How To Prepare Your Kids For The Birth Of A New Sibling

When preparing to welcome a new baby into your family, one of the main concerns that most parents have is wondering how their existing children will cope. There are things that you can do as a Mum to prepare your toddlers and older kids for a new baby to ensure that they do not feel pushed out or upset by the new arrival. Read on or watch the video below for my top tips for helping your children adjust to a new sibling.

Make A List Of All Of The Changes

Which changes will need to happen in your child(ren)’s life when the baby comes? Will they need to move out of their cot into a big bed? Or into a new room to make room for the baby? Are they due to start potty training? Or nursery?

Mange Their Milestones

Look at your list of all of the changes and developmental milestones that your little one will face over the next 12 months. I would recommend avoiding any major changes within a month or two of having your newborn, as that itself will be an adjustment for your whole family. Plan to make any changes well in advance of a month before your due date or plan to put them off until at least a month after the birth. 

For example, is your child of an age where they are due to start potty training over the next 12 months? This is definitely not something that you would want to attempt too close to the birth. Children who are newly trained often regress to having accidents after the birth of a sibling. Decide whether you will embark upon potty training with enough time for toileting to become the new norm well in advance of the birth, or plan to leave it until your newborn is a good few months old. 

Use Books To Explain What Is Happening

There are loads of really lovely children’s books to explain about welcoming a new baby into the family. Depending upon the age of your child, you will obviously explain what is about to happen in more or less depth. Small children will need to understand all about the arrival of a new sibling, so books such as Princess Polly Becomes A Big Sister are lovely.

Be Around Babies

 The first time that your youngest child, your current baby, sees you pick up another baby, chances are they are going to be upset and a little jealous. When I was pregnant with Zara, everytime I picked up someone elses baby, Bella screamed.  

The last thing you want is for the first time that they see you with another baby, it’s their new sibling that they are suddenly “stuck with”. It is a good idea to make a conscious effort to be around other people’s babies. Let them see you pick them up. They will be potentially upset at first, but this is a far more gradual way to introduce the idea.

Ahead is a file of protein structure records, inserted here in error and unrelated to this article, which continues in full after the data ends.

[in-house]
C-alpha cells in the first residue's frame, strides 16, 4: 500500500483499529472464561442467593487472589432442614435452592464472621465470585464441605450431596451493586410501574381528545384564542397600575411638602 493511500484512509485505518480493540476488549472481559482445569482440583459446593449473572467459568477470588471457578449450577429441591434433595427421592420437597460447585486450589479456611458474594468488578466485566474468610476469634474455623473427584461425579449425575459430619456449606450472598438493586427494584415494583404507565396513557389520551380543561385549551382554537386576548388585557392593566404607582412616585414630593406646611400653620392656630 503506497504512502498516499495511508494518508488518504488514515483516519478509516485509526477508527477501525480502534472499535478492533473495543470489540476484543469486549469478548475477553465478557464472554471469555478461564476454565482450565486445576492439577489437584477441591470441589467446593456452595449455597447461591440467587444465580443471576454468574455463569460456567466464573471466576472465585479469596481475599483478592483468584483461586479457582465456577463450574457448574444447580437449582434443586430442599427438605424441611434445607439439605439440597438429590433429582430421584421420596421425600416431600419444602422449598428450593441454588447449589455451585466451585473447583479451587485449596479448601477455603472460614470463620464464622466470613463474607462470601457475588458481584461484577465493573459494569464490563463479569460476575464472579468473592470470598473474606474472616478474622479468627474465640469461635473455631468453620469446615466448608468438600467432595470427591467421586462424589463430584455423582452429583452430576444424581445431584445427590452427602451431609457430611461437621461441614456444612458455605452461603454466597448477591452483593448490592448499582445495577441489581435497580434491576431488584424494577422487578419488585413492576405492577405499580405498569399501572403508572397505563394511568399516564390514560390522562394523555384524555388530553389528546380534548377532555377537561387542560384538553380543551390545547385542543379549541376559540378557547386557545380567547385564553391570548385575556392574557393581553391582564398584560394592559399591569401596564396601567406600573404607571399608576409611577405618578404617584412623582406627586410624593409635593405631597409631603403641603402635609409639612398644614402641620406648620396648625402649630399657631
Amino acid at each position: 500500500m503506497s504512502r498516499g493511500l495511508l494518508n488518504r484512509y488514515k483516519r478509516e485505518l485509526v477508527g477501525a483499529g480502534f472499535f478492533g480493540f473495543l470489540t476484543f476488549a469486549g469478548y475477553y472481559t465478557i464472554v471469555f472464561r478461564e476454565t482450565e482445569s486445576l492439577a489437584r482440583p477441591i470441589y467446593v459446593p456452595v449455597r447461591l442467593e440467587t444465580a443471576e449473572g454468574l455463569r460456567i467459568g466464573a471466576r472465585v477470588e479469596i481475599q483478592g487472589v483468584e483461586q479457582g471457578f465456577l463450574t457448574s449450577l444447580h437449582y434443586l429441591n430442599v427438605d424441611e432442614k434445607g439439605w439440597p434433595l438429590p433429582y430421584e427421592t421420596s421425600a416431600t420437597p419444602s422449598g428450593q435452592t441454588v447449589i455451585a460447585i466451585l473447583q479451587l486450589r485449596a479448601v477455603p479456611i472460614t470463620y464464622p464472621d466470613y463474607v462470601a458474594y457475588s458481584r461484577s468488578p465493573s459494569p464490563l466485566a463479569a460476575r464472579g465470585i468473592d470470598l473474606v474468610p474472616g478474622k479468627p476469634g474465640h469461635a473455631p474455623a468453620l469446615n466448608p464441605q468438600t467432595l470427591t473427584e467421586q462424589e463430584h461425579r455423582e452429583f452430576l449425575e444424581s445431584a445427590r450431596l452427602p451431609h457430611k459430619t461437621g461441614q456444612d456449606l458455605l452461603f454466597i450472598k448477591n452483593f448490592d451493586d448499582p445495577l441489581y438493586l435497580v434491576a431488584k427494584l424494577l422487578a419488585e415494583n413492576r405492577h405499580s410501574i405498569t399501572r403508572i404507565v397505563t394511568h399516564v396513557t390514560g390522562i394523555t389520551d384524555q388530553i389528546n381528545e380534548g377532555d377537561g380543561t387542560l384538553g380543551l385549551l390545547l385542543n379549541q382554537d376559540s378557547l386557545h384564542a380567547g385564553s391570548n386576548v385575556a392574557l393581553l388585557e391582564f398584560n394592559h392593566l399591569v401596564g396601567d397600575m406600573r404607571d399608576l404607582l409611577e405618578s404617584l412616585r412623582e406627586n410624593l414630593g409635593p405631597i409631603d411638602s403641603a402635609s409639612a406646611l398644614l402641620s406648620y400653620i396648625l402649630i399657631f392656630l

After Bella’s initial screaming ab dabs episode, I made a huge episode for us to be around small babies for the rest of my pregnancy, which really helped when her sister was born. 

Let Them Care For Their Own Babies

Practice with their own “baby” which could be a doll, a teddy or other stuffed toy. If they have a birthday or Christmas coming up, toys prams, highchairs, baby carriers and other role play items can make good gifts. The more that can role play caring for their babies, both before and after the birth, the easier the transition will be. 

Plan For The Birth

It is often the case that little ones have not been apart from their Mums overnight until the birth of their siblings, this was certainly the case for us.  Plan who will look after them during the birth as far in advance as possible and get them used to that person. Get the person to help with meal times,  put them to bed and bathe them. If you do this, it will be far less of a shock when you disappear when in labour and leave them with your chosen carer. 

Quiet Time Treasure Box

For both pregnancy and when you are breastfeeding, it can be a really good idea to have a Quiet Time Treasure Box for your little one. This is a special box that they are only allowed during times where you need to sit quietly and rest or you are breastfeeding. Fill it with special quiet time toys and activities that they will look forward to using and see as a treat. You can rotate these toys as they get bored for things that they have not seen for a while, which will continue to keep them engaged. 

Celebrate Their “Promotion”

Congratulate your child on their “promotion” to big brother or sister. This can be marked with a special card, a t-shirt, a certificate or even a badge. By  celebrating their elevated status, they are more likely to feel proud and less likely to feel pushed out by the new arrival. 

A Present From The Baby

Choose a gift “from the baby” that will keep them occupied in the hospital when they visit you and their new sibling. It turns out that new babies can be quite boring to kids, so small, age-appropriate engaging toys that pique their interest will be worth their weight in gold to keep them entertained during the visit.

It will also help divert their attention from any anxiety or resentment that they may feel towards the new arrival.

Hopefully you now have some practical tips that you can implement with your own family

Following these steps will help to ensure that your children are prepared as best as they can be for the birth of their new brother or sister.

Don’t forget to take care of yourself during your pregnancy. Read advice about managing your pregnancy with other children in tow in my How To Manage Your Pregnancy When You Have Other Children To Care For post.

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